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Quote:
Originally Posted by Walker
FYI: I just saw these the other day when I was at the LHBS, but they sell little rubber caps that fit snugly over the INSIDE of the bottling bucket's spigot. The end of it has a fine-mesh screen on it.

Seems like a good idea to me. Just slip it over the inside of the spigot and any chunks or other debris that made it into the bottling bucket would be prevented from getting into the bottles.

I think they were about $1.

-walker
I may have to look for one of these... I'm also using a keg.. so most of the sediment would be pushed out with the first glass or two, but I am also thinking about bottling a few too... we'll see...

 
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Old 03-02-2006, 05:46 PM   #7
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I tried cheesecloth at the business end (inside) of my autosiphon and the results were not satisfactory. The cloth became too covered with stuff too quickly and the fluid flow slowed to a trickle. To mitigate this as much as possible, I have vowed to be more careful while siphoning and less observant while sipping.

 
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Old 03-02-2006, 05:59 PM   #8
dave-m
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Quote:
Originally Posted by cweston
I've thought about this: with a little engineering creativity, one should be able to rig up a strainer "ball" of some sort that fits on the end of a siphon hose. That way, you could siphon more quietly into the bottling bucket, with no aeration, which would be my concern with splashing it through a strainer above the liquid level in the bottling bucket.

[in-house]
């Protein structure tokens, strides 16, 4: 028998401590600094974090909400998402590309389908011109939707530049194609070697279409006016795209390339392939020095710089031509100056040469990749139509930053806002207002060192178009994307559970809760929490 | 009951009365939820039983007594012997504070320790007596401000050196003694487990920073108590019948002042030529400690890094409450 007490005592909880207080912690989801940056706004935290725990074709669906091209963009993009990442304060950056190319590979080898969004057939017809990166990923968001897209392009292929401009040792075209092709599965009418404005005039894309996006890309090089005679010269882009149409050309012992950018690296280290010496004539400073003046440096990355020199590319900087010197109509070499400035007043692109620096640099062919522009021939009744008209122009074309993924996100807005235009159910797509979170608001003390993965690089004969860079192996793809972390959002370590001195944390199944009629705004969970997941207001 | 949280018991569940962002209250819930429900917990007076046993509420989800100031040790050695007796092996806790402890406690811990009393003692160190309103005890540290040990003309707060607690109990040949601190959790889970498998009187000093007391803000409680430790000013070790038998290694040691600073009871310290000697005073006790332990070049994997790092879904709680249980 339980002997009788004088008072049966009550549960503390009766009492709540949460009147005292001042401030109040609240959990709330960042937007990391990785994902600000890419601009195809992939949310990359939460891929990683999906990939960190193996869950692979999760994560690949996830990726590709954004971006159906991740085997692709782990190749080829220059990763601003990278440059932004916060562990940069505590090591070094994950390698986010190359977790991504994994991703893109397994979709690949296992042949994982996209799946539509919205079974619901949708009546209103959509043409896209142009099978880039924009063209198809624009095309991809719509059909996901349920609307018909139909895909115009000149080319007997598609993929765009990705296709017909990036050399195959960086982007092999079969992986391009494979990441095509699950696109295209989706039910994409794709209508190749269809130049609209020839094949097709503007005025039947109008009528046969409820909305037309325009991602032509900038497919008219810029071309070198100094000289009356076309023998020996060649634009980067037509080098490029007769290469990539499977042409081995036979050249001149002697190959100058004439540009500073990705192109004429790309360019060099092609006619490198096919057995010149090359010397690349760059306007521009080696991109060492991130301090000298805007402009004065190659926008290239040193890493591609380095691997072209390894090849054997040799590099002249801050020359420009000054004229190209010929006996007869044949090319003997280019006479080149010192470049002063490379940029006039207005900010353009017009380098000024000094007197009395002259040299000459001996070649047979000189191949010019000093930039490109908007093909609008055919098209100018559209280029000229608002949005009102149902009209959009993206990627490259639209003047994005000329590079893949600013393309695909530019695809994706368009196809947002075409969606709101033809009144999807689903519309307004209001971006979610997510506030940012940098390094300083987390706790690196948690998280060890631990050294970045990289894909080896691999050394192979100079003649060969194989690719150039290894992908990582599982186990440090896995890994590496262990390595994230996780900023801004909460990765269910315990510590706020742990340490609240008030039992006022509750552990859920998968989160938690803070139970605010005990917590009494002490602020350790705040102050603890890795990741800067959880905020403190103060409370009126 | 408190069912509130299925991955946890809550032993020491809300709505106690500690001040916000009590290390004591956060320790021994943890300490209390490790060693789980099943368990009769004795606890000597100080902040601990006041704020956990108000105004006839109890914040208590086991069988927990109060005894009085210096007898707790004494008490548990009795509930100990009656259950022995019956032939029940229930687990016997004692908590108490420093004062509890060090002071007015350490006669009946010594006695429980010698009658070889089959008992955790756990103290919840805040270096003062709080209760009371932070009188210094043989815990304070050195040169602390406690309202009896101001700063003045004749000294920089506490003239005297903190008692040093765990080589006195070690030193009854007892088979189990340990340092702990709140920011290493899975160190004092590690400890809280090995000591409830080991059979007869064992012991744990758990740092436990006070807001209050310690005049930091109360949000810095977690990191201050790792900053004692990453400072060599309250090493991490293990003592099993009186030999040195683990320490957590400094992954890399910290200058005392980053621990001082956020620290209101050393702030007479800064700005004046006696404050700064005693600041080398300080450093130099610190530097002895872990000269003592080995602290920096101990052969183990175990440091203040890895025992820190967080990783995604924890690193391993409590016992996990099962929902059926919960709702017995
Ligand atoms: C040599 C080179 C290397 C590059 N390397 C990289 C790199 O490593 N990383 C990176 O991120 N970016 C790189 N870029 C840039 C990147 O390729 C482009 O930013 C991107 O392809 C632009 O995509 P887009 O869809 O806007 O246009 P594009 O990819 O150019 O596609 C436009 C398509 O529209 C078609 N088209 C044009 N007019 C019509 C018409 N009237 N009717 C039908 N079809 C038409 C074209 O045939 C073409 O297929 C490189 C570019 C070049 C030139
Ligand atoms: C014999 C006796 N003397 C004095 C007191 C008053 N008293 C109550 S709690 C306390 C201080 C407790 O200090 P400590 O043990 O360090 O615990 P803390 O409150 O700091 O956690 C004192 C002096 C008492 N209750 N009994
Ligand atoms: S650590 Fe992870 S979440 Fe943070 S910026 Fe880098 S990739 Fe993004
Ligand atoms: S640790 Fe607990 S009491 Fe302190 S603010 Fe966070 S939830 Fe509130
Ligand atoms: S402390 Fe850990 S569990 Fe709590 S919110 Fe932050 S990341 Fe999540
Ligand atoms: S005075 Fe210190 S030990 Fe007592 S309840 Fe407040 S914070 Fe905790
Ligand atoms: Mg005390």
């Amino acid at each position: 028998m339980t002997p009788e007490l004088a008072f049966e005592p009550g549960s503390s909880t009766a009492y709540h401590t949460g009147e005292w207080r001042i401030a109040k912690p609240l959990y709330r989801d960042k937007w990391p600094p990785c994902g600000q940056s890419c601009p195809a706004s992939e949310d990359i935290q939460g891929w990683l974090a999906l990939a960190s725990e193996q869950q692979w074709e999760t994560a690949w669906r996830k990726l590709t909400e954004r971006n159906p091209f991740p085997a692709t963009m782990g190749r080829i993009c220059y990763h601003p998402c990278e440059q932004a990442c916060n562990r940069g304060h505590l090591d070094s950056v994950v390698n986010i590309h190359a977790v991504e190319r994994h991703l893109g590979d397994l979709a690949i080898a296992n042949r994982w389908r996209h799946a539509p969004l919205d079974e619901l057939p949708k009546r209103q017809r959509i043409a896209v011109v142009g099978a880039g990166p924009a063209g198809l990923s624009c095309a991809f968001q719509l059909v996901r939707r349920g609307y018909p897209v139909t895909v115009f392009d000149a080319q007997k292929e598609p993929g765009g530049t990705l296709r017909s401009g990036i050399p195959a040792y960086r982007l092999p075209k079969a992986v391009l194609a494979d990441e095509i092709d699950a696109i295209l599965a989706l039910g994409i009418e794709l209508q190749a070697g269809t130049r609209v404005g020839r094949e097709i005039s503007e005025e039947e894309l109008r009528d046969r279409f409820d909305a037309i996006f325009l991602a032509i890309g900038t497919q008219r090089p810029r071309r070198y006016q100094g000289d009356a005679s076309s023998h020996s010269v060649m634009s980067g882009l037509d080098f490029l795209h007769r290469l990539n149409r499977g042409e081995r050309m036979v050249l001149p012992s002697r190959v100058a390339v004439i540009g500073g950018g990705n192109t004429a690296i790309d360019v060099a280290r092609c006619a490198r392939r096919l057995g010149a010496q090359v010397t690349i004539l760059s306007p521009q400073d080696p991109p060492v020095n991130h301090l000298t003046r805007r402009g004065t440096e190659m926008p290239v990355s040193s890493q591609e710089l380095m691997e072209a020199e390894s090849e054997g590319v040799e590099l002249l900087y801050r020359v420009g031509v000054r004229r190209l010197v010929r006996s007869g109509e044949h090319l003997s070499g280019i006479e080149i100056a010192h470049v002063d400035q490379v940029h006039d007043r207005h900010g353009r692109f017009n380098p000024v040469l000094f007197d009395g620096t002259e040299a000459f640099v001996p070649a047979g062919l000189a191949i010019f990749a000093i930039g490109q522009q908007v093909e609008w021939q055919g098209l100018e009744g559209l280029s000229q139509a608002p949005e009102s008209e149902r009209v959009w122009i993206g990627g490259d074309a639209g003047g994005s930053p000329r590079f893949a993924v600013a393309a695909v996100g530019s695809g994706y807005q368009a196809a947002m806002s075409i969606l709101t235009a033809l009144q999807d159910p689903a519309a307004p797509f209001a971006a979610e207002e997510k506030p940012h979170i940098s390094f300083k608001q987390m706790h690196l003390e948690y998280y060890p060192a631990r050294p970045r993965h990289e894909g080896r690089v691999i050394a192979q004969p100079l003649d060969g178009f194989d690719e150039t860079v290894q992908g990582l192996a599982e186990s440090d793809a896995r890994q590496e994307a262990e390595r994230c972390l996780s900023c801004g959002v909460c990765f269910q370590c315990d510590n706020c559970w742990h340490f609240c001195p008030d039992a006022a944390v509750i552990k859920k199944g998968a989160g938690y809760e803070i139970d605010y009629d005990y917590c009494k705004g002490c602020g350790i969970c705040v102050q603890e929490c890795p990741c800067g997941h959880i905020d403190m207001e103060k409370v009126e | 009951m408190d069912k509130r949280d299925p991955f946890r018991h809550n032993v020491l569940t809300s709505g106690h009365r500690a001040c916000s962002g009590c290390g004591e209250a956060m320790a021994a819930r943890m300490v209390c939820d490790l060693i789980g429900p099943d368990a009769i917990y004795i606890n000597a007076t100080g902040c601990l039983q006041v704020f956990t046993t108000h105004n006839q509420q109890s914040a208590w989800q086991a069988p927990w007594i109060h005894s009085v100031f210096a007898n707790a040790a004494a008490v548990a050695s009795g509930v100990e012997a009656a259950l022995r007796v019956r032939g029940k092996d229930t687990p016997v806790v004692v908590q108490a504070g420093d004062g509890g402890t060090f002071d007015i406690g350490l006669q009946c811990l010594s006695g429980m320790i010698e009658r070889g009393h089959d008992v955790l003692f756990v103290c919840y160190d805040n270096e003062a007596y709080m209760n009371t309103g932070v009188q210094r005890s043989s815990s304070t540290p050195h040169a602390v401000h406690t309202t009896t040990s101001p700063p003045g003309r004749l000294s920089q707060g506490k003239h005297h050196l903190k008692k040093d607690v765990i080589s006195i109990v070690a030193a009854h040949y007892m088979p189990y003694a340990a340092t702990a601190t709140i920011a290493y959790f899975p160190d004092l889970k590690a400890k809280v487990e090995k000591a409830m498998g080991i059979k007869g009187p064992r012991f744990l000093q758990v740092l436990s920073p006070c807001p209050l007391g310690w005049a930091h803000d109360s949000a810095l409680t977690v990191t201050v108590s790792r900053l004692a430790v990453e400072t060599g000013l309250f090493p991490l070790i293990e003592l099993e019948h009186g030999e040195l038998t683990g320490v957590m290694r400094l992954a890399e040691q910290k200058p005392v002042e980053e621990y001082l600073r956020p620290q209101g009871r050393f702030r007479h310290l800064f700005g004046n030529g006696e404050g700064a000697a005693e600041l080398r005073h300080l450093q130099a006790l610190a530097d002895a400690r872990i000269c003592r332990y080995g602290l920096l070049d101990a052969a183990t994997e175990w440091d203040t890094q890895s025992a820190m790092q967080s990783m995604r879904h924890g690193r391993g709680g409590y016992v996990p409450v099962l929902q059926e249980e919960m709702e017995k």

Anyone experimented with someting like this? You could maybe even fashion it from a small nylon bag and a hose clamp. Dunno--maybe that would be too fine and would pull the yeast out of suspension, too?
aeration wasn't a concern because the end of the siphon hose is at the bottom of the bucket. The actual straining only takes place when you gently lift the strainer bag out of the bucket. There is no more agitation than a regular siphon.
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Old 03-02-2006, 06:50 PM   #9
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Quote:
Originally Posted by dave-m
aeration wasn't a concern because the end of the siphon hose is at the bottom of the bucket. The actual straining only takes place when you gently lift the strainer bag out of the bucket. There is no more agitation than a regular siphon.
Duh. I somehow missed the word "bag" in your original description of a fine-meshed strainer bag. I then went on to complete re-invent the wheel in my response.

How do you attach the bag to the end of the siphon hose?

 
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Old 03-02-2006, 11:38 PM   #10
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Quote:
Originally Posted by cweston
Duh. I somehow missed the word "bag" in your original description of a fine-meshed strainer bag. I then went on to complete re-invent the wheel in my response.

How do you attach the bag to the end of the siphon hose?
a very tiny gnome?